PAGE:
Assisted Suicide Mercy Or Murder Essay Research

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Assisted Suicide: Mercy Or Murder? Essay, Research Paper Assisted Suicide: Mercy or Murder?It is well recognized that there are ethical, moral and legal distinctions between assisted suicide and euthanasia. Like abortion or racism, euthanasia is a hot issue that is long debated. Unfortunately, there is no easy solution. There are many factors driving the assisted suicide debate. Should people be free to decide for themselves if they wish to die? Does the patient have the right to make that decision for himself? In Oregon, euthanasia has been accepted morally and legally. Western laws have generally “considered the act of helping someone to die a form of homicide subject to legal sanctions. Medical ethics have been stuck in the middle of this heated debate, as physician

assisted suicide is incompatible with the physicians role as a healer. For doctors, “the only alternative to letting the patient to die is to force treatment on them.” Euthanasia is not a simple or single issue, but actually involves four distinct situations: voluntary active euthanasia, involuntary active euthanasia, voluntary passive euthanasia, and involuntary passive euthanasia. This paper will concentrate on voluntary active euthanasia, particularly assisted suicide. I think the problem with assisted suicide is that many people are unnecessarily losing their lives, therefore assisted suicide should be illegal.For the purpose of discussion, it is critical to define terms. Euthanasia “also mercy killing”, is the “practice of ending life so as to release and

individual from incurable disease or intolerable suffering.” Assisted suicide “the provision of assistance (medication, sleeping pills, lethal injection, etc) with the intent that the patient will use these agents to commit suicide”, this can be done by a physician, family member, or some other person. Many terminally ill patients, who encourage assisted suicide, feel that the right to choose assisted suicide should be based on freedom of choice, such as the right to get married or have an abortion. Every person does deserve the right to make choices for themselves. “People have an interest in making important decisions about their lives in accordance with their own conception of how they want their lives to go.” Perhaps if the care of these patients becomes more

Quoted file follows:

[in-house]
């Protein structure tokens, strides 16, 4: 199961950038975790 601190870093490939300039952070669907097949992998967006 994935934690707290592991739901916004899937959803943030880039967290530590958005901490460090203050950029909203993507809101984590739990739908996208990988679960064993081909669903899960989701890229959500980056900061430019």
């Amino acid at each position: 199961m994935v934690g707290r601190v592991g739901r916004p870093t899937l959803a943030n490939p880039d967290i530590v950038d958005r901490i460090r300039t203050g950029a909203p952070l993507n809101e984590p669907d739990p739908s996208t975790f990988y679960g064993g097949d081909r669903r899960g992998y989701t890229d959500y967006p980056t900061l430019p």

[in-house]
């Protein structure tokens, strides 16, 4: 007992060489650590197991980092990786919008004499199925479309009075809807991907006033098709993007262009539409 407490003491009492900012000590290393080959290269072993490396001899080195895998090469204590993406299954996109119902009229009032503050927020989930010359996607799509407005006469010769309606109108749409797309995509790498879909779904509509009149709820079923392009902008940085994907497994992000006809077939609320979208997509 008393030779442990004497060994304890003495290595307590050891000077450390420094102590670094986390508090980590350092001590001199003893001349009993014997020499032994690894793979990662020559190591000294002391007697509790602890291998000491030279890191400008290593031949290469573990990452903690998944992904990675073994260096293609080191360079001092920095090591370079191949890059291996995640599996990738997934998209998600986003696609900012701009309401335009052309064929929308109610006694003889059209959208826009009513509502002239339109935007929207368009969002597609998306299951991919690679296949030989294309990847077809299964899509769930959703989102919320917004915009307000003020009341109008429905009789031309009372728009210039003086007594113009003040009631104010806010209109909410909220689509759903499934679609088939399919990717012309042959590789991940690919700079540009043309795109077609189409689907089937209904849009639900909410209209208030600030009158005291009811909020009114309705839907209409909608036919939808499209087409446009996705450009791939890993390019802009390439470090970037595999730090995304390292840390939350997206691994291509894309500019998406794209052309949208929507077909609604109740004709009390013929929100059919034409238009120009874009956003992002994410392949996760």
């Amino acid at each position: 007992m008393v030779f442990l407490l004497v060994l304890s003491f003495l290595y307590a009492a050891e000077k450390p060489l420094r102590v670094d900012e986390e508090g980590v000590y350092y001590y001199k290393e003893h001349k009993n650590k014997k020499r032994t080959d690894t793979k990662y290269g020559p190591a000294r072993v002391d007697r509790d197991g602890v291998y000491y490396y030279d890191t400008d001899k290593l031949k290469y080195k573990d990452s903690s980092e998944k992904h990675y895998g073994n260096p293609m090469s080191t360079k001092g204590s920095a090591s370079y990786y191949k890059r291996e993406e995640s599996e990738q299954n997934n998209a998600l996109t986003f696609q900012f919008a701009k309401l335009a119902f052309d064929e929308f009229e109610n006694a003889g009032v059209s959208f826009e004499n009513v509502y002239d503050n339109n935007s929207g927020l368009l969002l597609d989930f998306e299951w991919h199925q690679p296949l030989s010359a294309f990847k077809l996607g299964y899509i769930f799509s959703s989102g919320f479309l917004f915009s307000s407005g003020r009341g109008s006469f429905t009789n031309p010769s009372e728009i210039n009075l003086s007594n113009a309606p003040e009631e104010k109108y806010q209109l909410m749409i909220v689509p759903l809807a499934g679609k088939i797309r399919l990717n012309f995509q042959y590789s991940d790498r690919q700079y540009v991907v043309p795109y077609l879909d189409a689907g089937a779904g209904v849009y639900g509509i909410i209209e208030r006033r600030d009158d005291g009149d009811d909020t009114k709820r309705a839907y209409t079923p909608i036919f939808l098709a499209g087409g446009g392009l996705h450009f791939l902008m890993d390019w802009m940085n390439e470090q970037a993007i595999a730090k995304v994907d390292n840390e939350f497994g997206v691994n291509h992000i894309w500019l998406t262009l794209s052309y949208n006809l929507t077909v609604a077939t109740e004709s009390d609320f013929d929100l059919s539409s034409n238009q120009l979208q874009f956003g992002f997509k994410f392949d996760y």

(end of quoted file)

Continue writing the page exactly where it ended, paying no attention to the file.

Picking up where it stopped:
efficient, the patients would not feel like such a burden to society. The patients could possibly have less subjective thinking about suicide. Some terminally ill also feel that when they are faced with death they want to be involved in the decision of how their death will come about. The debate of this particular issue is will the patient be able to make a rational decision, will their state of mind (for example, are they depressed) allow them to make a clear judgement. Is the dying person able to justify their request for death? It is difficult to find evidence to determine if the patient is being rational or irrational. I do not believe that suffering is good in itself. The terminally ill should be spared pain as far as possible. This includes the power of drugs. Much more can

be done, and should be done to eliminate the pain of those who are dying. Given these considerations it is urged that assisted suicide is unnecessary. At the core of this issue, What does the Bible say? If murder and suicide were wrong, would assisted suicide be wrong? The first commandment “Thou shalt not kill” is the most basic of God-orientated commandments. Before constructing a hierarchy of human value, we must consider, what is God’s opinion? In his eyes, are people’s lives, no matter how short or difficult is life worth living? Principles that are important in this argument are value of human life, death, pain and pain relief, and compassion and mercy. Though we are not directly told God’s view of the whole issue, it is obvious that any form of euthanasia is